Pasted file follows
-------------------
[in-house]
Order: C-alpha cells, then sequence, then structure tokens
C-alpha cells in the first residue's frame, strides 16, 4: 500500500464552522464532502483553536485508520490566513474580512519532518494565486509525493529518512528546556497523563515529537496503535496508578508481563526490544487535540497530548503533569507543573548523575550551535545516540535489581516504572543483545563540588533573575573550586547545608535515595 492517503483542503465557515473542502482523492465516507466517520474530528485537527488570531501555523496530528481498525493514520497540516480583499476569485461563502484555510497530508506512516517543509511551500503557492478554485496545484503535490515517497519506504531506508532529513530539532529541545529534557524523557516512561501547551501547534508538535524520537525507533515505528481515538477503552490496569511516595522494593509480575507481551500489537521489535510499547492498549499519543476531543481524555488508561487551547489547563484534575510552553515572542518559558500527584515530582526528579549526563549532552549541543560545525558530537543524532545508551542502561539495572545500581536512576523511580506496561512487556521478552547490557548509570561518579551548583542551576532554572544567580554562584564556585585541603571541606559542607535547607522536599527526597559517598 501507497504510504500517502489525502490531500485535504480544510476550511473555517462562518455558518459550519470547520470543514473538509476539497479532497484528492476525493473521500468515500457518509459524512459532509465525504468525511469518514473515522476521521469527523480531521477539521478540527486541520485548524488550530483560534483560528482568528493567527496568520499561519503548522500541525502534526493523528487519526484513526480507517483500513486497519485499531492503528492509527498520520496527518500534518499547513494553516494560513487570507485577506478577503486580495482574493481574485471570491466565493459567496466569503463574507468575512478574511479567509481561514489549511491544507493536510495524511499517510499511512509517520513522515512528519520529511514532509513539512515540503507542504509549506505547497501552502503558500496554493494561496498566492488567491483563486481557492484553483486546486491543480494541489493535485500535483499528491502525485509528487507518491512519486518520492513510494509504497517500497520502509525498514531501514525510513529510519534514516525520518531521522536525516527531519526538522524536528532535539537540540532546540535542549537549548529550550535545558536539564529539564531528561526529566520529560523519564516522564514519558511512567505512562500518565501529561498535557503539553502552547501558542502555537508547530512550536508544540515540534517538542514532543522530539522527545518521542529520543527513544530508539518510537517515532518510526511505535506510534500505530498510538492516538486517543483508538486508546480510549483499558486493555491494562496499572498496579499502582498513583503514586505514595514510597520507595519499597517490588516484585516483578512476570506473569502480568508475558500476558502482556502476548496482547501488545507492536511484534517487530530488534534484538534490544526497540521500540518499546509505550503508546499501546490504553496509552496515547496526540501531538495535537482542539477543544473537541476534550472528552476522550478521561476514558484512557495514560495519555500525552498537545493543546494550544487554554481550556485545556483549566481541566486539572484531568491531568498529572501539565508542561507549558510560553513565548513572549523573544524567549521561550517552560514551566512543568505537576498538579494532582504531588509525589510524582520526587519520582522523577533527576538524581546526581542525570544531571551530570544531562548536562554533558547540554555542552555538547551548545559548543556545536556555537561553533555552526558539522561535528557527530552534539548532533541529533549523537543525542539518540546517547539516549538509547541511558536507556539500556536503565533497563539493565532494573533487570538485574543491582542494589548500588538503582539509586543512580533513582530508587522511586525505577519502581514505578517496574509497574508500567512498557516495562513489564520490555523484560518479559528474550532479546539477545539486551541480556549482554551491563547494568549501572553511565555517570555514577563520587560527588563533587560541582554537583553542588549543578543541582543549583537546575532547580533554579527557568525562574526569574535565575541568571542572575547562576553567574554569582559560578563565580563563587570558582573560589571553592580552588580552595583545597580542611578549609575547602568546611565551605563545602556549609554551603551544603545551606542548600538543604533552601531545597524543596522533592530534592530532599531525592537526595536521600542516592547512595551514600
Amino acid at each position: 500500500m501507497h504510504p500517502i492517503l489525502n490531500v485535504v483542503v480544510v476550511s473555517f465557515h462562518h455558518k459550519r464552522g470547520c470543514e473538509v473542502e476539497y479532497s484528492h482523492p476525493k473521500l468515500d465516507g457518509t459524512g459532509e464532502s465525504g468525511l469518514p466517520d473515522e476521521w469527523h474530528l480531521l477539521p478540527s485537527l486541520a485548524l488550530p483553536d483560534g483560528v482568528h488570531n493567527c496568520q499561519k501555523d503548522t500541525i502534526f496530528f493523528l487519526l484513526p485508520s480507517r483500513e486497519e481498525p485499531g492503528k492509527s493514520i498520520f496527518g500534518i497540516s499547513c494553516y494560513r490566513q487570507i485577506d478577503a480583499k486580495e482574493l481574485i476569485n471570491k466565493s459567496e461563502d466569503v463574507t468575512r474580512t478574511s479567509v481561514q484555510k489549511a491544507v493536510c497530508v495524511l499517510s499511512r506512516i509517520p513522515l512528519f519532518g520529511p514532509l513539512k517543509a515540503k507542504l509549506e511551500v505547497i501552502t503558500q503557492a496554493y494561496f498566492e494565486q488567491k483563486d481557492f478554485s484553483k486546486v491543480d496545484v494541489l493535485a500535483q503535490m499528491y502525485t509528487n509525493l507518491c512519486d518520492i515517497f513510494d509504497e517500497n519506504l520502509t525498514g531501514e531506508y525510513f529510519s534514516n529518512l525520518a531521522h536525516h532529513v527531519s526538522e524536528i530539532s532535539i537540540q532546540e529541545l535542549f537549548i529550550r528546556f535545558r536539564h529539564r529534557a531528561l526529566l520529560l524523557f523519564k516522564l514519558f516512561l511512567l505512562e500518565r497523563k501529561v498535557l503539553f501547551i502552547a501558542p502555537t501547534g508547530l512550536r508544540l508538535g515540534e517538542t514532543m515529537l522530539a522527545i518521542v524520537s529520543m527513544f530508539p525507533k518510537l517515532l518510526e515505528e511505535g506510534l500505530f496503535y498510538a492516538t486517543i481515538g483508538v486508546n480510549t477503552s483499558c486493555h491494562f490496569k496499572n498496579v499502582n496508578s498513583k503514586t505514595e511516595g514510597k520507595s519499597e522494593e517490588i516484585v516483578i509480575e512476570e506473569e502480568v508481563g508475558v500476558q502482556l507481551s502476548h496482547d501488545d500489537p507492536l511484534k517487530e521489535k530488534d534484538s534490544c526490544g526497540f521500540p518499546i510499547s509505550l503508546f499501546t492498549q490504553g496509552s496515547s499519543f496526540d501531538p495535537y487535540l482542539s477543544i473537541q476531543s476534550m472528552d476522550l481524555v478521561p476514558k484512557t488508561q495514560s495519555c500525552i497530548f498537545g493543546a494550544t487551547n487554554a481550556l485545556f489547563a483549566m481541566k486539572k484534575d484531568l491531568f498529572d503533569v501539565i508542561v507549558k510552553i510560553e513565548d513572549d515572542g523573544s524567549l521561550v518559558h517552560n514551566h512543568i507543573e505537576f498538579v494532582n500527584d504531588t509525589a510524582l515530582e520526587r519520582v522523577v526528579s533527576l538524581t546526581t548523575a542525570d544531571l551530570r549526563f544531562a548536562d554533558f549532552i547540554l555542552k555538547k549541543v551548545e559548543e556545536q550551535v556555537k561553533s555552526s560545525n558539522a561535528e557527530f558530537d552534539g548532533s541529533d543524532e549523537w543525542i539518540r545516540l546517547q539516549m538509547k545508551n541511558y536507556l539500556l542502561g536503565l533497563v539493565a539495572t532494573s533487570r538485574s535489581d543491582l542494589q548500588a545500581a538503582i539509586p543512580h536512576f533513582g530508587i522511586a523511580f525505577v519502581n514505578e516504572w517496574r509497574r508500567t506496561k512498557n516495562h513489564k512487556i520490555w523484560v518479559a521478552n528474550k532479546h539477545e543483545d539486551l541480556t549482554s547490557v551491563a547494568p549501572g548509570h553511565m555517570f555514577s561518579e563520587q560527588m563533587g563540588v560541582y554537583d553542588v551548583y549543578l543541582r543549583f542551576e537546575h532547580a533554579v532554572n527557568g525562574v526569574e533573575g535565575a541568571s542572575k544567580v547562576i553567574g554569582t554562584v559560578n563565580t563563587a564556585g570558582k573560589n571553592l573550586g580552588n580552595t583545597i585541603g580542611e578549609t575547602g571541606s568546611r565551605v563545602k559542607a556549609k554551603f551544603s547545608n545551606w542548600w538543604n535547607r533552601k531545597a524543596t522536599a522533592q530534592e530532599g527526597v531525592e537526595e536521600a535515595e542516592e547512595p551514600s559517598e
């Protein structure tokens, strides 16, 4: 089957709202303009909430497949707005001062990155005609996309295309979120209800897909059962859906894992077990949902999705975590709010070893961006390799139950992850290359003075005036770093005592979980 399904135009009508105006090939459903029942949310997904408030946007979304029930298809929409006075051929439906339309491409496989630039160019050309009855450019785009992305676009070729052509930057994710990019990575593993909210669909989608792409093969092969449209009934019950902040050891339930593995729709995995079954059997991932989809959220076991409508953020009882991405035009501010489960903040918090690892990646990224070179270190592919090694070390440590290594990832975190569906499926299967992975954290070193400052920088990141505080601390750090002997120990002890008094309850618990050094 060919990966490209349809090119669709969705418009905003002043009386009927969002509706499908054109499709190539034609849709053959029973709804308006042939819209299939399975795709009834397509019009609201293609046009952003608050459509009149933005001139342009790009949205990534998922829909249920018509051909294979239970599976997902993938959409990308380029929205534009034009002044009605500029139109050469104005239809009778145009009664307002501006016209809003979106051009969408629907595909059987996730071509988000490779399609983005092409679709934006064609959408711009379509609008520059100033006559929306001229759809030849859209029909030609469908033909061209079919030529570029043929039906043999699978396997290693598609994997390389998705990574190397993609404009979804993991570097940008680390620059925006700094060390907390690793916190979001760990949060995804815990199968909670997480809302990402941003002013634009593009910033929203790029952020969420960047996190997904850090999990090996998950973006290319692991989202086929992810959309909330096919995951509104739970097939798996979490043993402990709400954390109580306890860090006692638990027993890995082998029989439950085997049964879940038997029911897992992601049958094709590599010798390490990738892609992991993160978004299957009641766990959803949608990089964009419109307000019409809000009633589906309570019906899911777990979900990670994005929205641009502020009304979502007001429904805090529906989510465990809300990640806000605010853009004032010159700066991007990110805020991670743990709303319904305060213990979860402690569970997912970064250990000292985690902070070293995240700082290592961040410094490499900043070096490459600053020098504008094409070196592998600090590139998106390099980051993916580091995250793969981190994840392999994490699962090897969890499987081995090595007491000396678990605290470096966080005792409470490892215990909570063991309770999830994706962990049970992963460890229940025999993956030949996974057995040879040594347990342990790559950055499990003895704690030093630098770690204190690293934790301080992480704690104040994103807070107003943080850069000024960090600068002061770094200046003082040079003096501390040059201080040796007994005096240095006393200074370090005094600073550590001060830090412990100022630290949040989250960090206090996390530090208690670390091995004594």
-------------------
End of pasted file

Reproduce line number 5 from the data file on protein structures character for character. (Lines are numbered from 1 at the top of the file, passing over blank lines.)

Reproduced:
């Protein structure tokens, strides 16, 4: 089957709202303009909430497949707005001062990155005609996309295309979120209800897909059962859906894992077990949902999705975590709010070893961006390799139950992850290359003075005036770093005592979980 399904135009009508105006090939459903029942949310997904408030946007979304029930298809929409006075051929439906339309491409496989630039160019050309009855450019785009992305676009070729052509930057994710990019990575593993909210669909989608792409093969092969449209009934019950902040050891339930593995729709995995079954059997991932989809959220076991409508953020009882991405035009501010489960903040918090690892990646990224070179270190592919090694070390440590290594990832975190569906499926299967992975954290070193400052920088990141505080601390750090002997120990002890008094309850618990050094 060919990966490209349809090119669709969705418009905003002043009386009927969002509706499908054109499709190539034609849709053959029973709804308006042939819209299939399975795709009834397509019009609201293609046009952003608050459509009149933005001139342009790009949205990534998922829909249920018509051909294979239970599976997902993938959409990308380029929205534009034009002044009605500029139109050469104005239809009778145009009664307002501006016209809003979106051009969408629907595909059987996730071509988000490779399609983005092409679709934006064609959408711009379509609008520059100033006559929306001229759809030849859209029909030609469908033909061209079919030529570029043929039906043999699978396997290693598609994997390389998705990574190397993609404009979804993991570097940008680390620059925006700094060390907390690793916190979001760990949060995804815990199968909670997480809302990402941003002013634009593009910033929203790029952020969420960047996190997904850090999990090996998950973006290319692991989202086929992810959309909330096919995951509104739970097939798996979490043993402990709400954390109580306890860090006692638990027993890995082998029989439950085997049964879940038997029911897992992601049958094709590599010798390490990738892609992991993160978004299957009641766990959803949608990089964009419109307000019409809000009633589906309570019906899911777990979900990670994005929205641009502020009304979502007001429904805090529906989510465990809300990640806000605010853009004032010159700066991007990110805020991670743990709303319904305060213990979860402690569970997912970064250990000292985690902070070293995240700082290592961040410094490499900043070096490459600053020098504008094409070196592998600090590139998106390099980051993916580091995250793969981190994840392999994490699962090897969890499987081995090595007491000396678990605290470096966080005792409470490892215990909570063991309770999830994706962990049970992963460890229940025999993956030949996974057995040879040594347990342990790559950055499990003895704690030093630098770690204190690293934790301080992480704690104040994103807070107003943080850069000024960090600068002061770094200046003082040079003096501390040059201080040796007994005096240095006393200074370090005094600073550590001060830090412990100022630290949040989250960090206090996390530090208690670390091995004594």